The Pakistani cricket team would not play in Mumbai during its tour of India starting in December owing to the threat by Shiv Sena, sources said on Wednesday.The Board of Control for Cricket in India(BCCI) has written to the government seeking permission for the Pak team’s tour. Its proposed itinerary has no mention of Mumbai.Opposing some Pakistani artistes’ participation in a TV reality show, the Shiv Sena had also threatened that it would not allow Pakistan cricket team to play in Mumbai because of its role in terror activities against India.The BCCI has written to the ministries of home affairs, external affairs and sports and youth affairs for the Pak team’s tour of India.The visitors are set to play three ODIs and two Twenty-20 matches between December 28 and January 6.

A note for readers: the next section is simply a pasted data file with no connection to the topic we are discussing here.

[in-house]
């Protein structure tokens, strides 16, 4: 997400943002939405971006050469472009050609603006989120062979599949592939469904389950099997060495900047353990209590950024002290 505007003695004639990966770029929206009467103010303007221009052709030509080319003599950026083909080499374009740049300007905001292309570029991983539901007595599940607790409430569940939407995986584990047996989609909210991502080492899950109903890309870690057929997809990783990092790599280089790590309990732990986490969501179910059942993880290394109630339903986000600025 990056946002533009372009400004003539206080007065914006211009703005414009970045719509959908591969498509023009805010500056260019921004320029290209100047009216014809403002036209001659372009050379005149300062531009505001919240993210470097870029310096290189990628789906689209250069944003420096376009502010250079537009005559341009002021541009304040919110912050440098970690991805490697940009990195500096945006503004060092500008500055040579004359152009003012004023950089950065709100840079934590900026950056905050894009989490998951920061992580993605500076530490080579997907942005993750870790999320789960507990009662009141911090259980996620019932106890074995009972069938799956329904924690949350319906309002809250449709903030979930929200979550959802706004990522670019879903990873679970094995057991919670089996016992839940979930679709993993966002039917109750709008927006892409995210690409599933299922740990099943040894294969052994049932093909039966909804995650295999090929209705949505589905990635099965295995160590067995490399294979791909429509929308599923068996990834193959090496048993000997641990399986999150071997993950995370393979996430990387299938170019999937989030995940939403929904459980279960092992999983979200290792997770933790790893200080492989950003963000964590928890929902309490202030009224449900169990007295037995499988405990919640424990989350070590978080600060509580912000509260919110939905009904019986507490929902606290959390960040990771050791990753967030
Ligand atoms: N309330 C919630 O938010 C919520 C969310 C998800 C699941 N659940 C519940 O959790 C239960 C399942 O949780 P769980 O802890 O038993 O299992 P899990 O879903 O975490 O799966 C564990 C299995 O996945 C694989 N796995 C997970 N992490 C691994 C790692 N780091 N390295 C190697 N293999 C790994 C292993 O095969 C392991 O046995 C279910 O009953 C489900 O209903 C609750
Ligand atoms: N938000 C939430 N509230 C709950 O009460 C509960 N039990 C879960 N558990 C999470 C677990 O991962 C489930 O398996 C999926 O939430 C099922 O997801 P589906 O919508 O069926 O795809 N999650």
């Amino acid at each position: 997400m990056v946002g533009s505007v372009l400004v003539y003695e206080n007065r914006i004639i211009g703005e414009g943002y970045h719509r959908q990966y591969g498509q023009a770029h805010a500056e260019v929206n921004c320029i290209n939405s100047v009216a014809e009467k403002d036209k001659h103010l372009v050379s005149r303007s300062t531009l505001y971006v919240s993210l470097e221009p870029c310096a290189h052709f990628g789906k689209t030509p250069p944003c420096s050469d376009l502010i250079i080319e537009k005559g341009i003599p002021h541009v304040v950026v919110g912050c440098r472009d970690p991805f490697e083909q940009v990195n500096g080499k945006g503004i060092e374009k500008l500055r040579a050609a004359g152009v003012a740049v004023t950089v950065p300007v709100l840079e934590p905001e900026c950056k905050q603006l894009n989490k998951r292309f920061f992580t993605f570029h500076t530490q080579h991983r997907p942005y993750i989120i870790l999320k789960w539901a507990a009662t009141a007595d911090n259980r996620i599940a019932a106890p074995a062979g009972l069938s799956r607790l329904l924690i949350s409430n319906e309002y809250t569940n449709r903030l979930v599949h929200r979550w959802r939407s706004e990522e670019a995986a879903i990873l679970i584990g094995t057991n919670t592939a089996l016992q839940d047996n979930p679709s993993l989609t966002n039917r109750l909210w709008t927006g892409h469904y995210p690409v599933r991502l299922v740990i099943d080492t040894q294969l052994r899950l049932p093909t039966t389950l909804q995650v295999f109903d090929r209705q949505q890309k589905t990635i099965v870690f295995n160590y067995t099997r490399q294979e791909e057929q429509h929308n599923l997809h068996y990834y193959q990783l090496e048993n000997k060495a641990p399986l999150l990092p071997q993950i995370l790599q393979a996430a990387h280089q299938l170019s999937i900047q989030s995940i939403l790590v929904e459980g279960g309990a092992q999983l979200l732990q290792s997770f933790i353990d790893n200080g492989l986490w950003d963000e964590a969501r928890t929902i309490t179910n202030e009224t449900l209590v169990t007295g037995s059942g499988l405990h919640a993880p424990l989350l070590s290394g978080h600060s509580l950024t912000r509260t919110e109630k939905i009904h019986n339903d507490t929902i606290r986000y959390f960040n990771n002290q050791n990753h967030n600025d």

Once known as the “Bad Boy from Dadiangas,” Navarrete was as popular for his ring exploits as for the controversies that chased him off the squared circle.Dy, one of the attractions in the historic Brave 22: Storm of Warriors card Friday night at MOA Arena in Pasay City, wants to show he’s made of different stuff.FEATURED STORIESSPORTSPrivate companies step in to help SEA Games hostingSPORTSUrgent reply from Philippine football chiefSPORTSPalace wants Cayetano’s PHISGOC Foundation probed over corruption charges“I’ll be honest, I was always an average student, I got my college degree because I had to. I was an average basketball player and an awful dancer. Fighting is what I really know, it’s what I love. Being able to be here and represent my country… it’s amazing,” said Dy.Dy impressed the crowd during the public workout Wednesday night at Newport Mall in Resorts World Manila. His father is one of boxing’s favorite cautionary tales. And Rolando Dy wants to prove to all that he’s a different man.A college degree holder from Lyceum of the Philippines University, the 28 year-old Dy is the son of Rolando Navarrete.ADVERTISEMENT Dy grew up estranged from his father but said his mother and uncle, who is a pastor, took care of him very well.“I can’t ask for more,” said Dy. He battles Pakistani fighter Mehmosh Reza in one of the main cards of Brave 22, a brainchild of Sheikh Khalid bin Hamad Al Khalifa of Bahrain.In the main event, Filipino champion Stephen Loman clashes with French-Algerian challenger Elias “Smiling” Boudegzdame for the bantamweight title.ADVERTISEMENT Trump campaign, GOP groups attack Google’s new ad policy SEA Games hosting troubles anger Duterte Trending Articles PLAY LIST 00:50Trending Articles01:58Pacquiao prepares for bout with ‘arrogant’ Keith Thurman00:50Trending Articles02:42PH underwater hockey team aims to make waves in SEA Games01:44Philippines marks anniversary of massacre with calls for justice01:19Fire erupts in Barangay Tatalon in Quezon City01:07Trump talks impeachment while meeting NCAA athletes02:49World-class track facilities installed at NCC for SEA Games02:11Trump awards medals to Jon Voight, Alison Krauss Sports Related Videospowered by AdSparcRead Next Private companies step in to help SEA Games hosting 1 dead, 3 injured in Quezon road crash P2.5 B shabu seized in Makati sting, Chinese national nabbed Hong Kong tunnel reopens, campus siege nears end MOST READ Lacson backs proposal to elect president and vice president in tandem Boonraksasat triumphs at S’woods View comments LATEST STORIES Urgent reply from Philippine football chief Don’t miss out on the latest news and information.